Qualitative microscopic analysis showed differences in the expression pattern of TGF-β1, with stronger (a higher percent concentration of chondrocytes) staining in the superficial cartilage of PRP treated joints. PRP treated knees showed strong TGF-β1 staining at all time periods (3, 6 and 12 wk). The mean modified ICRS histological score was significantly higher for all PRP-treated samples with a value of 18.2 ± 2.7 vs 13.5 ± 3.3 for saline treated controls (P = 0.002)[17]. A statistically insignificant correlation of percentage of TGF-β1 stained chondrocytes to ICRS scoring existed for the samples (r = 0.06, P = 0.77). Two-sample independent t-test indicated that there was no difference in distribution of the data between observers (P = 0.79). There was good reliability between observers (ICC, 0.79).

The results of staining quantification are detailed in Tables 1 and 2. Total mean percentage of chondrocytes positive for TGF-β1, when combining data from all ROIs and time points, indicated that TGF-β1 expression was higher in the PRP group compared to saline treated group, with values of 36% ± 29% vs 15% ± 18% (P = 1.8 × 10-6) (Figure 2, Figure 3, Figure 4, Figure 5). Mean percentage of chondrocytes positive for TGF-β1 was also higher in PRP treated knees at each individual ROI when combining data from all post-operative time points. Findings for each ROI are detailed in Table 1. Staining was significantly higher left of the graft interface and in the center of the graft (P = 0.03, P = 0.05), but the difference at the right interface of graft and host tissue was not significant (P = 0.72). The percentage of chondrocytes positive for TGF-β1 was higher in the PRP treated group at each euthanasia time point (P = 6.6 × 10-4; 3.1 × 10-4 and 7.3 × 10-3 for 3, 6 and 12 wk, respectively). Findings based on time from surgery to euthanasia are detailed in Table 2. Data from all ROIs combined were utilized for calculations by post-operative time point.

Table 1 Comparison of average percentage of chondrocytes positive for transforming growth factor-beta1 in plateletrich plasma vs saline in all regions of interest.
Region of interestPlatelet rich plasmaSalineP-value
Left45 ± 3615 ± 170.03
Center30 ± 317 ± 120.05
Right36 ± 2411 ± 230.72
Unaltered24 ± 2511 ± 120.19
All ROIs32 ± 3115 ± 192.60 × 10-3
Table 2 Average percentage of chondrocytes stained positive for transforming growth factor-beta1 antibody in platelet rich plasma and saline groups at each point of euthanasia.
TimePlatelet rich plasmaSalineP-value
3 wk42 ± 1912 ± 76.6 × 10-4
6 wk30 ± 117 ± 83.1 × 10-4
12 wk44 ± 1921 ± 87.3 × 10-3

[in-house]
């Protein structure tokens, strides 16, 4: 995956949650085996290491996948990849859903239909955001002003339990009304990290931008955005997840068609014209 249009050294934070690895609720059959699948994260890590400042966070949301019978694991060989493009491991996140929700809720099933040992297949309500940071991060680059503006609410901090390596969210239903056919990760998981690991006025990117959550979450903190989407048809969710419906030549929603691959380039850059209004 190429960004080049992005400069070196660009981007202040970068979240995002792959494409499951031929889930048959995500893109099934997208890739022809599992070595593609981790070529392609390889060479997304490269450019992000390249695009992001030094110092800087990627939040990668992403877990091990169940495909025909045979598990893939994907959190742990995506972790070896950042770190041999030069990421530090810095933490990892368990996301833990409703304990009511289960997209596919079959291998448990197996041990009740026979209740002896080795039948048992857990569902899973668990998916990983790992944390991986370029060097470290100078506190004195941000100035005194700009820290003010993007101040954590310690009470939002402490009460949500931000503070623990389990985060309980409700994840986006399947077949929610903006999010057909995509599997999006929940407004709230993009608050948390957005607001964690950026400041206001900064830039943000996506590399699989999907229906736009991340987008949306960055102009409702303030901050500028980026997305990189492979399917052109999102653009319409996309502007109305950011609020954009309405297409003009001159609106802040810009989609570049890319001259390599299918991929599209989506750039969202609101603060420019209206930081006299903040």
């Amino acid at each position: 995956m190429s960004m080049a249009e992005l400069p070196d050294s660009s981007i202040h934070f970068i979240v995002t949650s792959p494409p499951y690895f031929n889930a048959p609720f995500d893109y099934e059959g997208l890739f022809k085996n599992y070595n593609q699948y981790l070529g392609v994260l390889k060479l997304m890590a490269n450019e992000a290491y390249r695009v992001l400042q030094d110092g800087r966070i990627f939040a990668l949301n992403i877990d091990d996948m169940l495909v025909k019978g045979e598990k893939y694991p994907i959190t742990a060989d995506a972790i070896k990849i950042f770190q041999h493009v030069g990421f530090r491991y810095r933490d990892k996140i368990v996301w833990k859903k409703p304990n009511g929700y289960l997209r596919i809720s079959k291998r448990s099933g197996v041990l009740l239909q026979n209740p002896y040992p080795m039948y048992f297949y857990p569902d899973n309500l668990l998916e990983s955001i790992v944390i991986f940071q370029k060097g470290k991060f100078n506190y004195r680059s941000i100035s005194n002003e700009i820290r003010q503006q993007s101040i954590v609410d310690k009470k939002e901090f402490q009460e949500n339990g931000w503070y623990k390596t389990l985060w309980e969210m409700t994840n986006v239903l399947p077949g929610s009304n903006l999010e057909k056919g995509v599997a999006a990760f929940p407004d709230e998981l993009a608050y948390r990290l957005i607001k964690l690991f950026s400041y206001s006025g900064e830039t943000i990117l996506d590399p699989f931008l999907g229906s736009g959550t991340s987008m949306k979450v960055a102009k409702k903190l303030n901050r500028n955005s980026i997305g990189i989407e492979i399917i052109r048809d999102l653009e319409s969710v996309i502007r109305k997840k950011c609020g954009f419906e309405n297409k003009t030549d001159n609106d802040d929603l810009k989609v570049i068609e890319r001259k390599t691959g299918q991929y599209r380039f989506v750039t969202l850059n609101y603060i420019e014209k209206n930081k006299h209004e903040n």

Figure 2
Figure 2 Synovial sections harvested six weeks following surgery (400 ×). Transforming growth factor-beta1 antibody staining is positive in cells that appear brown. A: Treated with platelet-rich plasma; B: Treated with saline.
Figure 3
Figure 3 Sagittal sections of an osteochondral graft treated with platelet-rich plasma 12 wk following surgery (400 ×). Transforming growth factor-beta1 antibody staining is positive in cells that appear brown. A: Left interface between the graft and host cartilage; B: Central aspect of the graft; C: Right interface between the graft and host cartilage.
Figure 4
Figure 4 Sagittal sections of an osteochondral graft treated with saline 12 wk following surgery (400 ×). Transforming growth factor-beta1 antibody staining is positive in cells that appear brown. A: Left interface between the graft and host cartilage; B: Central aspect of the graft; C: Right interface between the graft and host cartilage.
Figure 5
Figure 5 Sagittal section of the same osteochondral graft (20 ×). The graft was treated with saline and the knee was harvested 12 wk following surgery. The interface between host and graft tissue is integrated at points but considerable gapping remains.

Percentage of chondrocytes positive for TGF-β1 in unaltered cartilage remote from the graft site was higher in the PRP group (24% ± 25%) than the saline group (11% ± 12%) but this difference was not statistically significant (P = 0.19) (Table 1).

Histological assessment-synovium

Synovial samples that stained positively for TGF-β1 were associated with a lower mean ICRS score (14.6 ± 29.3) than those that did not stain positively (18.3 ± 4.9, P = 0.008). The mean percentage of chondrocytes stained positive for TGF-β1 in the samples with a positive synovial TGF-β1 stain was (29.3% ± 22.5%) compared to (44.9% ± 24.6%) for synovial samples without positive TGF-β1 staining- thus a difference was not statistically different (P = 0.80). Synovial tissue specimens demonstrated hypertrophy in the PRP treated group when compared to the saline treated group microscopically. This was more pronounced at the 6-wk time point than either of the other two experimental time points. An analysis of the synovial samples staining positively for TGF-β1 showed only 6 of 12 stained positively for TGF-β1 in the PRP treated group and four of the 12 stained positively in the saline treated group. This was not a statistically significant difference.

DISCUSSION